And TBS is reaping the rewards for letting Bee amplify these perspectives. Currently "Full Frontal" is nominated for a whopping seven Emmys: four for the series and three for its special "Full Frontal With Samantha Bee Presents: The Great American* Puerto Rico (*It's Complicated)." It's also one of series to score nods in the categories of writing, direction, and Outstanding Variety Talk Show. (The other two are shows fronted by Bee's "Daily Show" brethren, "Last Week Tonight with John Oliver" and "The Late Show with Stephen Colbert.")

In a turn of bittersweet coincidence, Wolf also happens to be a fellow Emmy contender in the Outstanding Writing for a Variety Special category for her HBO special "Michelle Wolf: Nice Lady."

Netflix, by the way, hasn't written off the talk show format. It's done quite well with David Letterman's "My Next Guest Needs No Introduction." Joining it on the service is "Patriot Act with Hasan Minhaj," a project helmed by yet another "Daily Show" former correspondent and the first Indian American to host a weekly comedy show. The first of its weekly episodes airs on October 28, entering the marketplace with a 32-episode order.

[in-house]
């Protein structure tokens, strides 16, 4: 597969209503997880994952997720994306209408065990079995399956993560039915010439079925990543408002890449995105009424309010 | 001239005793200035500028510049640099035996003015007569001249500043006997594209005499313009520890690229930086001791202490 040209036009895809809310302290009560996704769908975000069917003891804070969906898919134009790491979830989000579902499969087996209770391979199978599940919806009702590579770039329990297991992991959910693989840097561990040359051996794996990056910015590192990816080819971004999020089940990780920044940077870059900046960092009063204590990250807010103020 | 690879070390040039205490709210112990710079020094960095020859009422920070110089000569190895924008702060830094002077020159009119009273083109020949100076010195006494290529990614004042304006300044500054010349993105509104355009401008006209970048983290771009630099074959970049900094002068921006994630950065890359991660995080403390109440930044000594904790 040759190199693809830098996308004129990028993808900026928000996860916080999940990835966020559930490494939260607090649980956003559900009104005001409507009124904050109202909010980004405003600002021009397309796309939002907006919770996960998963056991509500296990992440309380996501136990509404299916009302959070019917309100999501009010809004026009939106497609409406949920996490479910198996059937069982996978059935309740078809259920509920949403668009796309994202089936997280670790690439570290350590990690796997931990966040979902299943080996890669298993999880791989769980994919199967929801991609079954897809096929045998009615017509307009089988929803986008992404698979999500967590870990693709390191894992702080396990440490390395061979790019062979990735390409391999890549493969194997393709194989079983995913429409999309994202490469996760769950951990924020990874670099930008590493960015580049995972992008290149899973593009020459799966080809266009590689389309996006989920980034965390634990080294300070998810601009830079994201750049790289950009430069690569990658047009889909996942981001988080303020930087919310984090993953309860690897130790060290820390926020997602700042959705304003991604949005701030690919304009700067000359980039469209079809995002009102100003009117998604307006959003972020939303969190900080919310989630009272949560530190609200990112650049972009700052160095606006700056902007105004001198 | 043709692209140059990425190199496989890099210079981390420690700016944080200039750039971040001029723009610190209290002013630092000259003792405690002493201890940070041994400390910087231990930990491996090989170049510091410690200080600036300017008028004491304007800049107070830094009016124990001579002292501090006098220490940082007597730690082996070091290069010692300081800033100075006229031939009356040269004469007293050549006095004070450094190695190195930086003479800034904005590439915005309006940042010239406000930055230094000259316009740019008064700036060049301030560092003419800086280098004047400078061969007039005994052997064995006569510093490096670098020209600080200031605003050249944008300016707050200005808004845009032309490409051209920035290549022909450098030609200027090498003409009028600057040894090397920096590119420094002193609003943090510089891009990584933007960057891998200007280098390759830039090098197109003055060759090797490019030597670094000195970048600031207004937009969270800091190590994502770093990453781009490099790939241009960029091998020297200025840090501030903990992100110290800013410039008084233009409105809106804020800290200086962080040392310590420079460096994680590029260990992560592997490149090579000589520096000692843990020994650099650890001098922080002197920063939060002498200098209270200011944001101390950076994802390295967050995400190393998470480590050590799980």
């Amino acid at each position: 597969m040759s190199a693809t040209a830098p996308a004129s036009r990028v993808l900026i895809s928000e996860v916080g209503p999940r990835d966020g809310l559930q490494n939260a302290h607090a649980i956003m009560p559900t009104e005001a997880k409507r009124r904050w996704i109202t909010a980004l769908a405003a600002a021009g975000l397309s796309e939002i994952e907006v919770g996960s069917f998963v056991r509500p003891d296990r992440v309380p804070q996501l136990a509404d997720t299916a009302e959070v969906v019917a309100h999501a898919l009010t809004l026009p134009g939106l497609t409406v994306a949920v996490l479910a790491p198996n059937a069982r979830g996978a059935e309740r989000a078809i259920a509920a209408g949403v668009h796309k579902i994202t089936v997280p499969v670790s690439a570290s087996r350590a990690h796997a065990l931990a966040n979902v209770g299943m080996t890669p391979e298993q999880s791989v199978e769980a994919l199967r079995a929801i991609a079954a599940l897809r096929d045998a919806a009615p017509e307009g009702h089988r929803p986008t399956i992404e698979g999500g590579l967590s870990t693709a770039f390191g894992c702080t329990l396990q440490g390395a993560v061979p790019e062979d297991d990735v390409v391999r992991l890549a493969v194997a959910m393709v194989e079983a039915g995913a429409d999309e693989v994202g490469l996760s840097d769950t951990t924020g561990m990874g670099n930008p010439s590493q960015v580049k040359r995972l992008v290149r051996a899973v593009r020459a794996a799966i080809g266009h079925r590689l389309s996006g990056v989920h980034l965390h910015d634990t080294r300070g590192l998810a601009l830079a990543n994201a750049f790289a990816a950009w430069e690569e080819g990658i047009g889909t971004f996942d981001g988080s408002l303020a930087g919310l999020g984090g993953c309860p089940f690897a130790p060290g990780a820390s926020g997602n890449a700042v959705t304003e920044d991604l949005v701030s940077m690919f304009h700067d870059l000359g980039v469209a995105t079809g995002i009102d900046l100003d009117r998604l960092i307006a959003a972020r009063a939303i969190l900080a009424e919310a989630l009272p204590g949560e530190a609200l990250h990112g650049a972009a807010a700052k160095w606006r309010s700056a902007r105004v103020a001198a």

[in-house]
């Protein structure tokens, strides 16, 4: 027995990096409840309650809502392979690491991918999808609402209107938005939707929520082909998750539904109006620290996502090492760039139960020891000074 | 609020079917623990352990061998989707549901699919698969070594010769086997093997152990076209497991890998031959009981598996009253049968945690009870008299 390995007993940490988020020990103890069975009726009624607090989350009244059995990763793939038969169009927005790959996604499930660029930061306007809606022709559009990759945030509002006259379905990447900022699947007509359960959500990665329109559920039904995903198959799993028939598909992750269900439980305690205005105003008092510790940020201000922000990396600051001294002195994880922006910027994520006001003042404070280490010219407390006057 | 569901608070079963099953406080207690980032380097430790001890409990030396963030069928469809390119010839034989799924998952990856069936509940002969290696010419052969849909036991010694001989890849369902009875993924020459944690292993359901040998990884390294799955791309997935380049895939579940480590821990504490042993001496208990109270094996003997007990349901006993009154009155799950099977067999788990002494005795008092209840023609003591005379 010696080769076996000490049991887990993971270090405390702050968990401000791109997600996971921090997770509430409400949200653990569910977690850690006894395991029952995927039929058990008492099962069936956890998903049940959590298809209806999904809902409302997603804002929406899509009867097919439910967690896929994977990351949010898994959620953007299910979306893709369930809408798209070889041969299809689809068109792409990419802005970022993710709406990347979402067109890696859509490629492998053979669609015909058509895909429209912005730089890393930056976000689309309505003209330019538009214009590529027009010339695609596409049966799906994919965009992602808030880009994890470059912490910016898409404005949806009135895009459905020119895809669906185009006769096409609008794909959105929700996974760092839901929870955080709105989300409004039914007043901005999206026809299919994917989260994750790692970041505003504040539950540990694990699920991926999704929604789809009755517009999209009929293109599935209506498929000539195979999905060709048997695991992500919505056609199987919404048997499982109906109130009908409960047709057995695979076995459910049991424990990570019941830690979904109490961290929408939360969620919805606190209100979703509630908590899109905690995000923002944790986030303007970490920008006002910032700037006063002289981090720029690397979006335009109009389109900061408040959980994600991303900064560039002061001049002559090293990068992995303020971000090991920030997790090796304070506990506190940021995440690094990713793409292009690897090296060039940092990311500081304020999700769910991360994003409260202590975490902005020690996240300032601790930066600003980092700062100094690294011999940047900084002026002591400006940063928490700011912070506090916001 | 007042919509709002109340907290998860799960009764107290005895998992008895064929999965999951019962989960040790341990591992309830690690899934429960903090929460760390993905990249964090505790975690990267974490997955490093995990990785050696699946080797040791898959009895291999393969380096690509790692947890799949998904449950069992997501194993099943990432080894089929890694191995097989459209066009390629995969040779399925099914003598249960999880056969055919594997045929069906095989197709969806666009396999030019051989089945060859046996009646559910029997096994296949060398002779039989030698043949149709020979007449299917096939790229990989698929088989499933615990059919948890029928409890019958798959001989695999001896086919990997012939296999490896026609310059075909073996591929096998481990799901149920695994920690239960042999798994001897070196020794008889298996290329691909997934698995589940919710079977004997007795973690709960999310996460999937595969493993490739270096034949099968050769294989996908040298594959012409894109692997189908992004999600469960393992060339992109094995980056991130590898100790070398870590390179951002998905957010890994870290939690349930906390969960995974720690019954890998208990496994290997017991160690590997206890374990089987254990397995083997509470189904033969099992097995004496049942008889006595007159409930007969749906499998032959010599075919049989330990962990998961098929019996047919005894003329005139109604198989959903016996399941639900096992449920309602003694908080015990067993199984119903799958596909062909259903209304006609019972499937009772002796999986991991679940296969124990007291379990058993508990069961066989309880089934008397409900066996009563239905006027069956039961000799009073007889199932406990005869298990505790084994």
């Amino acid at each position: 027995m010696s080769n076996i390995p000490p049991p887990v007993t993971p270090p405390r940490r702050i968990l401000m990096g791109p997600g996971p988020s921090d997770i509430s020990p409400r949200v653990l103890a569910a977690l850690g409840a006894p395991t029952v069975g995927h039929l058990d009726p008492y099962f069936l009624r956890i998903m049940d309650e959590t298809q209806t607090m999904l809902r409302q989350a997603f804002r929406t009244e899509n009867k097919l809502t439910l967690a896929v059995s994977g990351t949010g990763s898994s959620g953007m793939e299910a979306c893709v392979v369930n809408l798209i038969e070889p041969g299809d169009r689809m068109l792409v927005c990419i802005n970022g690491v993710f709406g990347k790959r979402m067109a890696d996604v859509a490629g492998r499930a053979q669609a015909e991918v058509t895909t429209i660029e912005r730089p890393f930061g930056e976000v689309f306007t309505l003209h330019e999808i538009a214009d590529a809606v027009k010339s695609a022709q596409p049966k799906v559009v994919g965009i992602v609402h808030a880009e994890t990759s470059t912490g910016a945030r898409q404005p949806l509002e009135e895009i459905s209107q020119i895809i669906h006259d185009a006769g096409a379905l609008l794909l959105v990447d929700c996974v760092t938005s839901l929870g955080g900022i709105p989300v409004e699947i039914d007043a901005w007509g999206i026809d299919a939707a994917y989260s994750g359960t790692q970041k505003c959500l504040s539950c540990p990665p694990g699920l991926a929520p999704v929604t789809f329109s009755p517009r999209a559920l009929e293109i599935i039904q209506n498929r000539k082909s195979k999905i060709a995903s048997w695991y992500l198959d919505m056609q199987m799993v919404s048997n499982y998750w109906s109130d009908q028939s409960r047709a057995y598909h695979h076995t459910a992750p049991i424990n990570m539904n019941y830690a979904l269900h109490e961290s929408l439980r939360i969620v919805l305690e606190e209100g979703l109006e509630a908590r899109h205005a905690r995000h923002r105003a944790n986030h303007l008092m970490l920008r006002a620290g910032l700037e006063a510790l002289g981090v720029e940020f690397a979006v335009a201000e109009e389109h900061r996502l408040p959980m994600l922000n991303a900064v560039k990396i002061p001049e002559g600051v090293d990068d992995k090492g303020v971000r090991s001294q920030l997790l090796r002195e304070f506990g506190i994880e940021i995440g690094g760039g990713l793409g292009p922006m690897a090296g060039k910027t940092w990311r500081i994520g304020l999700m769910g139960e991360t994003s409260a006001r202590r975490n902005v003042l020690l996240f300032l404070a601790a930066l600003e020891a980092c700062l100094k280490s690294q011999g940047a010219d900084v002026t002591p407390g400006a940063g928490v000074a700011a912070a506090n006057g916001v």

Before that, on September 14, the streaming service is debuting . . . "Norm Macdonald Has a Show." It has already lined up an impressive guest list, including Drew Barrymore, David Spade, Judge Judy, David Letterman, Jane Fonda, Chevy Chase, M. Night Shyamalan, Michael Keaton, Billy Joe Shaver and Lorne Michaels.

That's right: At the moment fried chicken pitchman and golf commentator Norm Macdonald has a show, and Michelle Wolf and Robin Thede do not.

Though this doesn't do much to ease the pain of their loss, Thede and Wolf join a list of former talk show variety hosts that includes Joan Rivers, Whoopi Goldberg, Wanda Sykes and Mo'Nique.  As is true of those women, it's unlikely we've heard the last of them. And hope remains: on Monday TNT announced it has ordered a pilot for "Naked With Niecy Nash," described as "a unique show with a late-night feel" featuring the star of "Claws" (and another former Comedy Central personality).

Thede, who hosted the Television Critics Association's annual awards ceremony earlier this month, indicated that she has a few projects in the works. But she's still wisecracking about the headlines. Tuesday, in reaction to Donald Trump's former attorney Michael Cohen striking plea deal in his financial fraud case, she joked, "I know why the caged bird sings."

This was followed by a reference to Madonna's disastrous appearance at the VMAs, where she made a tribute to the late Aretha Franklin all about herself. "Breaking: Madonna to enter a guilty plea on 8 counts, including impersonating a British person, cultural appropriation and poor icon tributes at award show."

Not long after tweeting that she mused…

Left unclear is whether this statement came from a place of wistfulness or relief.

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By Melanie McFarland

Melanie McFarland is Salon's award-winning senior culture critic. Follow her on Twitter: @McTelevision